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4 Months, 3 Weeks and 2 Days (Cristian Mungiu, 2007)

Depictions of abortion and the struggle for reproductive rights have always remained taboo in cinema, yet movies like 4 Months, 3 Weeks and 2 Days by Cristian Mungiu bring attention to such vital topics. Released in 2007, the Romanian film won the Palme d’Or and was praised for its powerful exploration of two friends and their experience of poverty and abortion.

Set in the 1980s, the movie uses a simple visual style, which makes it feel incredibly realistic, allowing audiences to truly understand the weight and accuracy of the themes presented in front of them. There’s an element of tenseness present, gripping us to a story that remains relevant to many women today, decades after the period in which the movie is set.

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Fish Tank (Andrea Arnold, 2009)

In the early parts of the 21st century, filmmaker Andrea Arnold set herself up as being one of the greatest British directors in the industry. Her Palme d’Or nominee Fish Tank was released in 2009 after her Oscar-winning short film Wasp, and the subversive drama Red Road had already captivated audiences, with the former being her breakout hit, telling the story of 15-year-old Mia, a promising dancer whose life changes when her mum brings home an enigmatic new boyfriend.

A complex coming-of-age study, Fish Tank explores the life of a girl who feels hemmed in by the trappings of her own circumstances, with Arnold’s terrific script speaking to the objectification of women in a society which looks down on individualism.

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Girlhood (Céline Sciamma, 2014)

In 2014, both Richard Linklater and Céline Sciamma released accompanying coming-of-age tales that differ significantly in quality. While Linklater’s Boyhood felt like an exercise in Oscar bait, Sciamma’s excellent Girlhood was an engrossing look into the life of a young African-French teenager living in the poor suburbs of Paris searching for self-confidence in the complex world of adolescence.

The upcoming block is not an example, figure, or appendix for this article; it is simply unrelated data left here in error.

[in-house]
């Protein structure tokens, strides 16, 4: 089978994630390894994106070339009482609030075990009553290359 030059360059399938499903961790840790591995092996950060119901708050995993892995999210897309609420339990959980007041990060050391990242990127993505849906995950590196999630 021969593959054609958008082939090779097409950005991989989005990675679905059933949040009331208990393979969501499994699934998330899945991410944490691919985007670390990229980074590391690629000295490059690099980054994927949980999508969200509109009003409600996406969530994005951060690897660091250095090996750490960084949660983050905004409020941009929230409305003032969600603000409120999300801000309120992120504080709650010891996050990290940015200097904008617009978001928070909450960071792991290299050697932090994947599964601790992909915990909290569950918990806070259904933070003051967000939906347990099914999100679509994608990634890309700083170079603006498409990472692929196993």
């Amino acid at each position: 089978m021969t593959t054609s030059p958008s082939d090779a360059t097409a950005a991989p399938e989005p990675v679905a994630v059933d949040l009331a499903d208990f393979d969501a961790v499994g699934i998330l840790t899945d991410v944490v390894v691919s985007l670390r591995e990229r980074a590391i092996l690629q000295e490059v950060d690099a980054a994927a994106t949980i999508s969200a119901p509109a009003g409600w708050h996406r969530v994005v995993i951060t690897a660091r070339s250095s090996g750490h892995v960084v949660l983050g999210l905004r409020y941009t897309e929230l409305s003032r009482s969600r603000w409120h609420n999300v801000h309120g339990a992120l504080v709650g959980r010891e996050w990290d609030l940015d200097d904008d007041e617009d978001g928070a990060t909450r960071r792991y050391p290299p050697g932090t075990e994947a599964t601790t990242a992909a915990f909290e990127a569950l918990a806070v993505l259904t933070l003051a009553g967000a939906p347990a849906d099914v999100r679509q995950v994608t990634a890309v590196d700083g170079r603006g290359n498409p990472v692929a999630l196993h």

Sciamma has since gone on to create such modern gems as 2019’s Portrait of a Lady on Fire and 2021’s Petite Maman, but not enough has been said of Girlhood, which feels like one of the most raw and tender expressions of the female coming-of-age experience ever put to film.

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A Girl Walks Home Alone at Night (Ana Lily Amirpour, 2014)

Thanks to the Twilight film franchise, back in the early 2000s and 2010s, vampire movies were all the rage, but Ana Lily Amirpour’s monochrome horror A Girl Walks Home Alone at Night might just be the pick of the bunch. A stylish and slick fantasy tale engulfed in feminist messaging, the film is set in the Iranian town of Bad City, where the lonely land is stalked by a vengeful vampire.

Subverting societal norms, Amirpour’s film gives power to the central woman, giving her the power rather than the lack of agency which the title suggests. A comment on the abuse of power and also on drug addiction, A Girl Walks Home Alone at Night is an extraordinary, delightful piece of cinema that hasn’t lost its potency even a decade after its release.

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Mustang (Deniz Gamze Ergüven, 2015)

Deniz Gamze Ergüven’s form of cinematic resistance in 2015’s Mustang is one of this list’s most dramatically powerful works of art. Nominated for an Academy Award while also gaining much acclaim at the Cannes Film Festival, the film tells the story of five orphaned siblings whose lives are altered when their guardians force them into arranged marriages, restricting their autonomy.

The debut feature from the Turkish-French filmmaker is a takedown of the patriarchy, in essence, with the movie demonstrating the hold that such a society has on women while showing hope for how such constructs can be defied.

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Earth Mama (Savanah Leaf, 2023)

After releasing the documentary The Heart Still Hums in 2020, which explored the difficulties faced by several soon-to-be mothers, such as addiction, Savannah Leaf transformed these themes into a beautiful feature film, Earth Mama. The film has already won Leaf an award at the Baftas, and it’s not hard to see why.

The tender film is an honest and unflinching look at the prejudices facing many mothers who are failed by systems supposedly put in place to provide help. Race, motherhood, female identity, community, poverty, addiction and adoption are all explored in depth in Earth Mama, which is essential viewing.